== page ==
December 17, 2012 | Queens College
Apparently, a lot of folks love—and vote for—Louis. Enough so that the Partners in Preservation Program has awarded a $150,000 grant to the Louis Armstrong House Museum to help preserve the jazz giant’s residence in Corona. The museum is administered by Queens College.
The LAHM was one of the top vote-getters among 40 culturally significant sites in New York City competing for $3 million in funding awarded last June by Partners in Preservation, a program in which American Express, in partnership with the National Trust for Historic Preservation, awards grants to historic places.
“On July 4, 1971, Louis Armstrong celebrated his 71st birthday in the beautiful garden of his Corona home. Thanks to this grant from the Partners in Preservation Program, Louis’s beloved garden patio can now be perfectly restored,” says LAHM Director Michael Cogswell. “Visitors from all over the world will be able to fully enjoy Louis Armstrong’s garden, just as if they had dropped by to visit Louis and Lucille.”
LAHM’s success, despite limited staff and resources, was attributable to a highly successful get-out-the-vote effort that tapped into a variety of constituencies, ranging from folks in the neighborhood to jazz fans around the world, explains Jennifer Walden (Director of Marketing, LAHM). “Our whole campaign was driven by social media,” she says. “The voting was strictly online from the Partners in Preservation site; there were links through Twitter, through Facebook, through the LAHM website to get people to vote.”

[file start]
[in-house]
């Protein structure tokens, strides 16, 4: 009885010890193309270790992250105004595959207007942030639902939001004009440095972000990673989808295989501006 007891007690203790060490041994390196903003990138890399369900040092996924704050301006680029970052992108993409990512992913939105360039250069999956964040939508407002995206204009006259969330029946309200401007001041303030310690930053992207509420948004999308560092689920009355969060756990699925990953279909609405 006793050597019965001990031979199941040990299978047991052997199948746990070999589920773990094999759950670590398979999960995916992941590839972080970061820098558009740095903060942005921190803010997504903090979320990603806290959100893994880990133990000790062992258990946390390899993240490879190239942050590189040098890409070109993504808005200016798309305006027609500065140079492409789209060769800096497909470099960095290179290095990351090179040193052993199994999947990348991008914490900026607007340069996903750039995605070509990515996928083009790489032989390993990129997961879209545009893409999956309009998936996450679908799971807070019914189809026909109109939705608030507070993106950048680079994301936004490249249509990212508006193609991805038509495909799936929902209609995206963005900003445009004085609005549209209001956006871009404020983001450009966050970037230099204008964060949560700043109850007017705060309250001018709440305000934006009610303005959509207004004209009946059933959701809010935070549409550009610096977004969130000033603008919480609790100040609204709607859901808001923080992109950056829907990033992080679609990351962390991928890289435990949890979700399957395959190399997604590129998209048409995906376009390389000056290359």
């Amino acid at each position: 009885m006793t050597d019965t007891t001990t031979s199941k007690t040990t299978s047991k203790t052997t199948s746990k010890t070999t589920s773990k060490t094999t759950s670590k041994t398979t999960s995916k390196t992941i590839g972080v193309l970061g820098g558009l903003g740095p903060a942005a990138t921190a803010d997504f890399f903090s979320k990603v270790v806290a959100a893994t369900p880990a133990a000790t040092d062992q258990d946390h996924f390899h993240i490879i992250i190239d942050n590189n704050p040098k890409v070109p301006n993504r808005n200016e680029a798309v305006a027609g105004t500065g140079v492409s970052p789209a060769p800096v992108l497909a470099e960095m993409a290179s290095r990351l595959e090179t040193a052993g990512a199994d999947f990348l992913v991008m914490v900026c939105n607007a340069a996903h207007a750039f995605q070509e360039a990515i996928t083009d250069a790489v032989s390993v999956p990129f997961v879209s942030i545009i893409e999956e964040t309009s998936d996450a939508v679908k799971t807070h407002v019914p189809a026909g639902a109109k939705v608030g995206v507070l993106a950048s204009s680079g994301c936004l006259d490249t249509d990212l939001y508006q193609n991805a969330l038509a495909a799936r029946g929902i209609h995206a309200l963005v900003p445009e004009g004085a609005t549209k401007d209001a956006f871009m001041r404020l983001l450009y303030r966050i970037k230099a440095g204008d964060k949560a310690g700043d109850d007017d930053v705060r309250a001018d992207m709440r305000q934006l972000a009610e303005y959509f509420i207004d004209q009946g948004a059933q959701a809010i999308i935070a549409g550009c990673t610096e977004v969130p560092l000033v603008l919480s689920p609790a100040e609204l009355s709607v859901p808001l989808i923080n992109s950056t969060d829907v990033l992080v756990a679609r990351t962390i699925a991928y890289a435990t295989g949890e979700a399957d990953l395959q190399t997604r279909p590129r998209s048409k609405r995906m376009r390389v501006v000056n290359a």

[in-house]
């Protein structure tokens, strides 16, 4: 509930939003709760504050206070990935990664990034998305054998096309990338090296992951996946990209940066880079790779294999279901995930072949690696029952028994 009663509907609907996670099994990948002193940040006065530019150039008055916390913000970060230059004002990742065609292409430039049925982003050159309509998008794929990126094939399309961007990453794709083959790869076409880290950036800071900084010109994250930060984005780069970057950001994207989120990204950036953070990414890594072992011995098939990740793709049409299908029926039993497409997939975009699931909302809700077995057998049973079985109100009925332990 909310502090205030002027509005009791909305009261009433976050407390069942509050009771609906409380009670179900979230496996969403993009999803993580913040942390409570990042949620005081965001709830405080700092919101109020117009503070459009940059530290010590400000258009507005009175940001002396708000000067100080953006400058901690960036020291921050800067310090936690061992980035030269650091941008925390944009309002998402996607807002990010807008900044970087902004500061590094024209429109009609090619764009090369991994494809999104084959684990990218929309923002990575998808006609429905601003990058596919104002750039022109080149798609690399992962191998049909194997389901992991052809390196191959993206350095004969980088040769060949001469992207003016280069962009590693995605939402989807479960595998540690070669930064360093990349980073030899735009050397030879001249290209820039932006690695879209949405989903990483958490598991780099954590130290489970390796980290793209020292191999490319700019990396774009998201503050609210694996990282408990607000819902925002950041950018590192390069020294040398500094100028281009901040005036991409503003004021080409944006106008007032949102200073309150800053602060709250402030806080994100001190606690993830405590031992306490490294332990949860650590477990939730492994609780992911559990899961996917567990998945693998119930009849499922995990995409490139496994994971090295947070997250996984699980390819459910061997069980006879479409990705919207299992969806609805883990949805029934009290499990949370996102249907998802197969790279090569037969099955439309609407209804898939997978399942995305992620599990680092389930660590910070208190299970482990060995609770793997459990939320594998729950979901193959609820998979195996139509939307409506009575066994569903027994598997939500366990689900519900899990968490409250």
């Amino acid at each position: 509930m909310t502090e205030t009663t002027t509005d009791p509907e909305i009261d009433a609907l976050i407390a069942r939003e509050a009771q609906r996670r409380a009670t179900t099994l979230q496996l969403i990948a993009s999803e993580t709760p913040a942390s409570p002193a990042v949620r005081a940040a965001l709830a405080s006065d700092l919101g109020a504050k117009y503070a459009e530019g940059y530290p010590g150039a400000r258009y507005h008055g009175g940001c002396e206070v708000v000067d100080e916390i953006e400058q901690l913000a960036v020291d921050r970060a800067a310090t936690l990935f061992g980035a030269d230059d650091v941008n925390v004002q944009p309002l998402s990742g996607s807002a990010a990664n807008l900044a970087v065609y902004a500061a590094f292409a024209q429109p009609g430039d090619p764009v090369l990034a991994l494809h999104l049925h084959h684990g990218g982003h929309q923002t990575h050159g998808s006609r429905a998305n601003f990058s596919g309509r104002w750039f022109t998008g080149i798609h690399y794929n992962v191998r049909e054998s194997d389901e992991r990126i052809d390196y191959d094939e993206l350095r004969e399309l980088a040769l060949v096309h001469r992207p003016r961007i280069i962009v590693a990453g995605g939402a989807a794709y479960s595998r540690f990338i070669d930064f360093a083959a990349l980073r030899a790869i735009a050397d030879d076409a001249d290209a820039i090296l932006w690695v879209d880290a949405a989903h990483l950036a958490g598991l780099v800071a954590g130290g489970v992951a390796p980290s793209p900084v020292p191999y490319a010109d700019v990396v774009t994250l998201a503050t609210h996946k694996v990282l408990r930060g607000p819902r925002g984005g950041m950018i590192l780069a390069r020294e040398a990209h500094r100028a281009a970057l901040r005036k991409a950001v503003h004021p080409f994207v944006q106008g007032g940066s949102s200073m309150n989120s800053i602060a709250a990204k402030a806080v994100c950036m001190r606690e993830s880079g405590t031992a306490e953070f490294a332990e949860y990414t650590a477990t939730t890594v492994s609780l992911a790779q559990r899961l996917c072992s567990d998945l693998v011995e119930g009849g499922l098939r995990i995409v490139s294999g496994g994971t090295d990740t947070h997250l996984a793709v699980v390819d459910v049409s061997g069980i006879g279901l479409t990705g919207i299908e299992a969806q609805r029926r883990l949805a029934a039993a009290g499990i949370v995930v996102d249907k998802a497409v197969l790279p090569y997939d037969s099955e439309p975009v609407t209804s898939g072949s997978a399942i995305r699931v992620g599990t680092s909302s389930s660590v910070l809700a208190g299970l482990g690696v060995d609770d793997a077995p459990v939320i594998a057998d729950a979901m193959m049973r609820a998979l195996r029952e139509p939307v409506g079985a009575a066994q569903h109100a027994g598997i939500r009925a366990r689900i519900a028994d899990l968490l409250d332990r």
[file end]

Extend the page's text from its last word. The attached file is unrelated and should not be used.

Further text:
The effort kicked off on April 26 with a flash mob at the Metropolitan Museum of Art that was videoed and tweeted, followed the weekend of May 5-6 with an open house at the museum. “We had close to a thousand people come to the museum. It was Louis Armstrong House Museum on steroids that one weekend,” says Walden.
The vote-getting effort was also helped by a raffle in which voters could win a trip to Louis’s birthplace, thanks to donations of airfare and lodging Walden solicited from JetBlue and a New Orleans hotel.
Jazz at Lincoln Center also was a big supporter, tweeting and offering Facebook support. But one of the major vote drivers, Walden notes, was Universal Music’s Louis Armstrong Facebook page. “They own the rights to Louis’s music and they have some insane number of followers. They signed on and supported us. So people were voting for LAHM around the world.”
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Contact: Phyllis Cohen Stevens
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